Ross on One Way track to oblivion
Sometimes, there is such a thing as too much education. Coming from someone who is currently in her sixth year of post-secondary studies, this may sound strange. However, I am a firm believer that when it comes to the performance arts, one either has it or they don’t, and no amount of schooling, even if it teaches you all of the technical know-how, can make up for a deficiency in natural talent. So is the case with Danny Ross.
Although his work has been heralded by the Cornell Daily Sun as having “masterpiece” status, not to mention he has been named a finalist in several international songwriting competitions, frankly, to steal a line from his latest’s opening track, in my view, One Way, is nothing more than a “yawning breeze.”
Teetering between a less intelligently crafted, Pablo Honey, and an amateur re-working of Jason Mraz’s Waiting for My Rocket to Come, with just the imperfect mix of odd instrumental arrangements and weak vocal melodies comparable to those found on Silverchair’s Diorama, Ross’ One Way is just plain bizarre. And despite his publicist’s claim that his work presents, “an orchestral and lyrical account of young adulthood in the millennial generation,” the inclusion of obnoxious horns, strings that frequently sound out of tune, far too much harmonica for anyone in their right mind (and I’m a fan of Steven Tyler!), not to mention twangy guitars reminiscent of Patsy Cline’s, Walking After Midnight, has resulted in an album that is as far away from contemporaneous in terms of its feel (or I should say sound) as one can imagine.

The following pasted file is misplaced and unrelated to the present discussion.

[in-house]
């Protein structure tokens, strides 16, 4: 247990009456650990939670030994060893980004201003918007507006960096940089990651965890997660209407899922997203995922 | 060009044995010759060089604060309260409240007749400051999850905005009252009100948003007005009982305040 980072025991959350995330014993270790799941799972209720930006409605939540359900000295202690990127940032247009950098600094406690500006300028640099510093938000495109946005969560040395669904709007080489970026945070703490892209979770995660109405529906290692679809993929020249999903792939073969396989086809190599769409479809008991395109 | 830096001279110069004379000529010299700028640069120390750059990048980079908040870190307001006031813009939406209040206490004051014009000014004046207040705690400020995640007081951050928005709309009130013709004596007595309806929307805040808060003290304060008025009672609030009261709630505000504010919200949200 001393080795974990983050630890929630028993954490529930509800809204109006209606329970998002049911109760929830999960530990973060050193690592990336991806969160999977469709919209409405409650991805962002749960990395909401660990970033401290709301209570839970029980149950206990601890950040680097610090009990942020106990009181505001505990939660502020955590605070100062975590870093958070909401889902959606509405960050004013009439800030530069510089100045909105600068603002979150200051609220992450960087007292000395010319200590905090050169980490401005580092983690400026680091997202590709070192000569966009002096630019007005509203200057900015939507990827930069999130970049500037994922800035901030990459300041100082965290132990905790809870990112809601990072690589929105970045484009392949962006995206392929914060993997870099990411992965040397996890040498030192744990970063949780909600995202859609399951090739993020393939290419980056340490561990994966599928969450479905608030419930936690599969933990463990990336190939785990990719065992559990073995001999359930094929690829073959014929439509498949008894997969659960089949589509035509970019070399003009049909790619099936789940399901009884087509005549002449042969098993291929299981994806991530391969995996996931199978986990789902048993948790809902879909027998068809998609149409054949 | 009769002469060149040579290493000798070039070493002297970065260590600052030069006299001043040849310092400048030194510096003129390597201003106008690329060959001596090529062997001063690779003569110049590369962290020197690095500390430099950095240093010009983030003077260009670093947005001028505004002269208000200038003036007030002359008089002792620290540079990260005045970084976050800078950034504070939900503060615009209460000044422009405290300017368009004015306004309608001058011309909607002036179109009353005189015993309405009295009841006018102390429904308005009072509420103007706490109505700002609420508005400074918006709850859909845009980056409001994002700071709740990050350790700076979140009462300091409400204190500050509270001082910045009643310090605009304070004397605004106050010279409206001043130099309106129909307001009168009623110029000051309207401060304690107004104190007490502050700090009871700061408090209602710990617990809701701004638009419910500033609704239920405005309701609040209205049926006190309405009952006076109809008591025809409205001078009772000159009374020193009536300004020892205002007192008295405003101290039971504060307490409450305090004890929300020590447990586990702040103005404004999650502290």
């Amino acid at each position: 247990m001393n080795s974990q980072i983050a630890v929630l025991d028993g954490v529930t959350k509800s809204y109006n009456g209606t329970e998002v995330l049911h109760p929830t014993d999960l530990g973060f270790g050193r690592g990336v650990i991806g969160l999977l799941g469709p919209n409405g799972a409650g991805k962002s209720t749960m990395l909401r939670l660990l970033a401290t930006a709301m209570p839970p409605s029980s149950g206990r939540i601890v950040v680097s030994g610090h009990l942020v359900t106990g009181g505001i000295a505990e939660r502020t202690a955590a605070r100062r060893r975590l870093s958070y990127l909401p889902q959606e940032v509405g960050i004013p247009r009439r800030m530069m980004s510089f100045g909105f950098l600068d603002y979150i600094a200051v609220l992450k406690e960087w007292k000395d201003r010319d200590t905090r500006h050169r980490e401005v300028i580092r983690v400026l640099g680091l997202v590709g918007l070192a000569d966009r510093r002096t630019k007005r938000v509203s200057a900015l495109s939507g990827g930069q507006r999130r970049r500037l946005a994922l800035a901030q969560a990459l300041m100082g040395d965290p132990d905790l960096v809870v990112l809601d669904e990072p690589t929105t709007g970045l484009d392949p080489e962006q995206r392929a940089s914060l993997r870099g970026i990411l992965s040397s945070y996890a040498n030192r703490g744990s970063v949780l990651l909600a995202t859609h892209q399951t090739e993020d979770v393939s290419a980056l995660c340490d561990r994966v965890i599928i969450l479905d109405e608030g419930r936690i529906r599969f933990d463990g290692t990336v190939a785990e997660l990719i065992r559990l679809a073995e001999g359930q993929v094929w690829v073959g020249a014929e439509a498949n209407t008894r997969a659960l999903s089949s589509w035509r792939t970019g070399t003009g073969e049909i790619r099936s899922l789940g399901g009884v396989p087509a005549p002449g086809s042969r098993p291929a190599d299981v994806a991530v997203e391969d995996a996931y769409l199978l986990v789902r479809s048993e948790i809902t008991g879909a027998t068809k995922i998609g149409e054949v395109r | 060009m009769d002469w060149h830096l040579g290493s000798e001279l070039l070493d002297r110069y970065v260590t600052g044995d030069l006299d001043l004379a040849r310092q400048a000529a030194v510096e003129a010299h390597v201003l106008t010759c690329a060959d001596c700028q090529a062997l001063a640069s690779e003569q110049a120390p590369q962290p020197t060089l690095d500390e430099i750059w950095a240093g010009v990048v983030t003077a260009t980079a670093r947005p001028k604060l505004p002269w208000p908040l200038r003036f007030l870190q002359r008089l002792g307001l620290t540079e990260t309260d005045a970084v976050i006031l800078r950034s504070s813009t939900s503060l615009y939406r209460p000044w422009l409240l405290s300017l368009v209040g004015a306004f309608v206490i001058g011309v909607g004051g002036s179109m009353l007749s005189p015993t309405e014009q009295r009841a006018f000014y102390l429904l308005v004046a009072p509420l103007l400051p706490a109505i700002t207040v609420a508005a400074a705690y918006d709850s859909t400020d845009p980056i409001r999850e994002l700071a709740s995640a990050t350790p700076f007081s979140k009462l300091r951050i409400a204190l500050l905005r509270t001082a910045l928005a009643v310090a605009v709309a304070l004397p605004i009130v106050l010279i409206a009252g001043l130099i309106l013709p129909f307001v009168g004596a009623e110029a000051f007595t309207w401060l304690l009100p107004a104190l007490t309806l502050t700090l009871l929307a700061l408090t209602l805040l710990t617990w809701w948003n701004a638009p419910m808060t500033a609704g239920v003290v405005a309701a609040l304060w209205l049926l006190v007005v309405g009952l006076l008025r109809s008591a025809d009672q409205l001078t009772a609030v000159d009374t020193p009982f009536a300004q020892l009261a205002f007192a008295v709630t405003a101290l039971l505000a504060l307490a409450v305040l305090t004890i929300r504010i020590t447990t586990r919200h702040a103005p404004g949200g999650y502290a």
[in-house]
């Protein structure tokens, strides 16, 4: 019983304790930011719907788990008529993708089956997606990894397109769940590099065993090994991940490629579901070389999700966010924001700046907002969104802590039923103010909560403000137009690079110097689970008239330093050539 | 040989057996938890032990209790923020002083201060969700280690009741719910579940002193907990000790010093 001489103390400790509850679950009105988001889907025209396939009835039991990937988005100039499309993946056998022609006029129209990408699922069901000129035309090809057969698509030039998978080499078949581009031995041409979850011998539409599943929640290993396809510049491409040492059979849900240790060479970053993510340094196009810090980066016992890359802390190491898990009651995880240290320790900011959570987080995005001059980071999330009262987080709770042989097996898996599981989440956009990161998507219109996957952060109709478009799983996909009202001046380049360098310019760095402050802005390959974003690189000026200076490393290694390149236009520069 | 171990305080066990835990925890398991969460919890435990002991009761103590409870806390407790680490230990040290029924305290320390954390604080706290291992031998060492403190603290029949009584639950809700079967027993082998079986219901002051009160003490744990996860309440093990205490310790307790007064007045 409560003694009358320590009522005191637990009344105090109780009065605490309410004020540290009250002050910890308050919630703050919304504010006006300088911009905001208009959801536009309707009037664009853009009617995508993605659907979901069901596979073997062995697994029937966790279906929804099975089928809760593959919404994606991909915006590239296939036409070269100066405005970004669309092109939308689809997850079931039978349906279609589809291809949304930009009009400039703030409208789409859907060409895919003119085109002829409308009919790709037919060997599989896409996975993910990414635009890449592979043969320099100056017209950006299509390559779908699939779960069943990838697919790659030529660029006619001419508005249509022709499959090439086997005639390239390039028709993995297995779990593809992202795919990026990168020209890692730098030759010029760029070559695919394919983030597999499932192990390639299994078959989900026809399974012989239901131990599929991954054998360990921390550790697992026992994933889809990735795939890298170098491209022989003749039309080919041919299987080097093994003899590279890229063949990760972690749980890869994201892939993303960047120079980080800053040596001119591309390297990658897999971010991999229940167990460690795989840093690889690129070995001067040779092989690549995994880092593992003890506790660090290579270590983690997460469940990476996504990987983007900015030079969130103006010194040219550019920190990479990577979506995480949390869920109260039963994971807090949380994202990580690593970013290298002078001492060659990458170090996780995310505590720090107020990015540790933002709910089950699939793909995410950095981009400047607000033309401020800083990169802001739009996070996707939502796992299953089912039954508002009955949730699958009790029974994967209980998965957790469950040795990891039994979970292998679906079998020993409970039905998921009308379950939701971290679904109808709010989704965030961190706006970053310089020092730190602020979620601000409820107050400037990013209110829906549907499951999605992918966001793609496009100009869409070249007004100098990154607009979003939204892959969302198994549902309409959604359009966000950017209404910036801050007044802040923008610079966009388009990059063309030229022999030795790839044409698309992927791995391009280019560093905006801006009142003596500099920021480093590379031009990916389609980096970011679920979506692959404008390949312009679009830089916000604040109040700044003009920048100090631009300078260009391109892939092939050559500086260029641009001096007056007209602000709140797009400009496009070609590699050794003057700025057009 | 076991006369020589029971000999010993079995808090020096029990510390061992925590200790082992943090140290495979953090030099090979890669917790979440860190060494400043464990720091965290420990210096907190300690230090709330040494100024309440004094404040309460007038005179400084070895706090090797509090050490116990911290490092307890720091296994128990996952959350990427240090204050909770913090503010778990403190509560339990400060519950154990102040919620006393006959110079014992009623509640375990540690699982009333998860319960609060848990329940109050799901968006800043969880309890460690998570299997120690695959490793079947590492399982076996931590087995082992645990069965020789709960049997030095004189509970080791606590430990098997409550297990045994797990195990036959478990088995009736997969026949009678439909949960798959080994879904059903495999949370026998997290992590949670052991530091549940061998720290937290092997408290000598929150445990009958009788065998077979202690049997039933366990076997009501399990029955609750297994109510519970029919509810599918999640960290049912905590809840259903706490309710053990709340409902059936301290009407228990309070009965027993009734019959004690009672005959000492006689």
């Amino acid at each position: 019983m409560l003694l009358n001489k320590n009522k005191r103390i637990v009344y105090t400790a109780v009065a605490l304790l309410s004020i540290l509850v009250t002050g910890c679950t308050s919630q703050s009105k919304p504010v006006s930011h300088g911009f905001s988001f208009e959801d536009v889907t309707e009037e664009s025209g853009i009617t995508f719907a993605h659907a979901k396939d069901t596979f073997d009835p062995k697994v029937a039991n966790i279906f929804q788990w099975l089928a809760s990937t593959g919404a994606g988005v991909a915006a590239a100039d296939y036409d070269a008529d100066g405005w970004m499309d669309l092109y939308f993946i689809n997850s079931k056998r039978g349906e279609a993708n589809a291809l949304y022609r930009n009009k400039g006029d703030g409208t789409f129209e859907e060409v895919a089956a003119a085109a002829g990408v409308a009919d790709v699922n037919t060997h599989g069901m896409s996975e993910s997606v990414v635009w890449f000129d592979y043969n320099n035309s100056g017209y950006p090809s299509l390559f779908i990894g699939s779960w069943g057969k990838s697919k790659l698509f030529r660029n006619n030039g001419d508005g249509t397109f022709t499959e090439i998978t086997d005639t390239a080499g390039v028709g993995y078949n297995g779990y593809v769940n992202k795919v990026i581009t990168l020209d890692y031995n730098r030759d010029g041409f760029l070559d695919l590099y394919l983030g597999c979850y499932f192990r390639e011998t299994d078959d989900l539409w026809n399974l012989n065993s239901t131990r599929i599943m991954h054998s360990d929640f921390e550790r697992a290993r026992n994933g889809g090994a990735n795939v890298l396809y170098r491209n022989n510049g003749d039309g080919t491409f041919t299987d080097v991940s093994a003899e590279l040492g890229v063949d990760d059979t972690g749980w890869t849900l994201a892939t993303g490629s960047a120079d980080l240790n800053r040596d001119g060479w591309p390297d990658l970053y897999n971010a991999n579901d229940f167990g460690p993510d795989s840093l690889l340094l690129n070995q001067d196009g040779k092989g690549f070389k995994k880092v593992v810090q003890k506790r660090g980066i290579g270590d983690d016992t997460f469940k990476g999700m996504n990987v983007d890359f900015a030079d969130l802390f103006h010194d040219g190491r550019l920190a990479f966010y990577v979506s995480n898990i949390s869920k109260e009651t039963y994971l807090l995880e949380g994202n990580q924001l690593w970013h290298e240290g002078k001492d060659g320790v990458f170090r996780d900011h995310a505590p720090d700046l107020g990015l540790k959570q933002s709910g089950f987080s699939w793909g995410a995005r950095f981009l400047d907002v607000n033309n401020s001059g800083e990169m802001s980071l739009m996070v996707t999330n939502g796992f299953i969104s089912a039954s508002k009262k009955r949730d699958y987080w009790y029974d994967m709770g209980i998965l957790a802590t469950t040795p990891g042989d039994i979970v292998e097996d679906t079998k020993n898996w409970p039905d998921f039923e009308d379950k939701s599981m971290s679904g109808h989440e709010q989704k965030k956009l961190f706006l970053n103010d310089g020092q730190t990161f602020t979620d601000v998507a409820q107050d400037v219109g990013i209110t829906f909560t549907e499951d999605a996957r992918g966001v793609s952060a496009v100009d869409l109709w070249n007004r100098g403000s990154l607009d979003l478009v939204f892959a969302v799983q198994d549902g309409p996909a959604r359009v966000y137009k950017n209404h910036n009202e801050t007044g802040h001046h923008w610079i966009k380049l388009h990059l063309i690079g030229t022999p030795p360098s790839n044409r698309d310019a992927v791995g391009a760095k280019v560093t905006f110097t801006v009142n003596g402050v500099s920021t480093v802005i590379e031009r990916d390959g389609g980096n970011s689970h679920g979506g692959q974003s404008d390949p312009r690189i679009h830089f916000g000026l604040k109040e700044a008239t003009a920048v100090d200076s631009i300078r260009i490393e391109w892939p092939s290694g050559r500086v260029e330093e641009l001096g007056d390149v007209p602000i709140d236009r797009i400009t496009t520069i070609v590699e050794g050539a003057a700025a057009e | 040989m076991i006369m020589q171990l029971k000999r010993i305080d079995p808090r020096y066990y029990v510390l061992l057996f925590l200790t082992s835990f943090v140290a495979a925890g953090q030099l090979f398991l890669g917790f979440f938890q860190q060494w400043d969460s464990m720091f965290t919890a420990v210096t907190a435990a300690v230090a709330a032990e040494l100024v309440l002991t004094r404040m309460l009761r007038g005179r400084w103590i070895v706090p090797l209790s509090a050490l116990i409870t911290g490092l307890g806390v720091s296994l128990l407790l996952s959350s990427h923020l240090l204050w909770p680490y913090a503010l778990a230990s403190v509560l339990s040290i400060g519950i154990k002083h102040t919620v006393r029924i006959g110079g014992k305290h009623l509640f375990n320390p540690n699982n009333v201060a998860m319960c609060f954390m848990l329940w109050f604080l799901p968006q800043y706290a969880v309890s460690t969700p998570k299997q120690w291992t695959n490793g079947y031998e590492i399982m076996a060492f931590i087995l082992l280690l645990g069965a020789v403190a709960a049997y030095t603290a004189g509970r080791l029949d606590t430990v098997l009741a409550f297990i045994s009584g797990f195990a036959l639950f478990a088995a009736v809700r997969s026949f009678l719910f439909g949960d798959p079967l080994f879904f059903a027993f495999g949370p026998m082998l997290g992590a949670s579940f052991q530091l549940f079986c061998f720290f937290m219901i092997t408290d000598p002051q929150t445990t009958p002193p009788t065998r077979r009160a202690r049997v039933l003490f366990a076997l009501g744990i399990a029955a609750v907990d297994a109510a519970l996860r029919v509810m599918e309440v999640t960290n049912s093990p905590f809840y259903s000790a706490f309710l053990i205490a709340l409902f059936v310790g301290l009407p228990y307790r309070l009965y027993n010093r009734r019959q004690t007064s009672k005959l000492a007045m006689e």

Further, considering Ross’ boast-worthy political involvement (as per his bio, he is a staffer for Congressman Jerrold Nadler), I was especially disappointed to see that his lyrical content, for the most part, failed to deviate from the generic love song formula.
Considering all of this, it is easy to see why, Forgive Me Love, one of the three upbeat and tolerable pop tracks included on this album, was chosen as the first single. With its straight forward melody and Norah Jones-esque atmosphere, it absolutely has the potential to appeal to lovers of adult contemporary. Other standout tracks include, And the Trumpets Sing which immediately reminded me of Spoon’s Book I Write, and the title track, One Way which may prove enjoyable to those who recall fondly the cheesy tracks played during the credit rolls of 80s romance movies.
No comments have yet been made about this article.
Add your own comment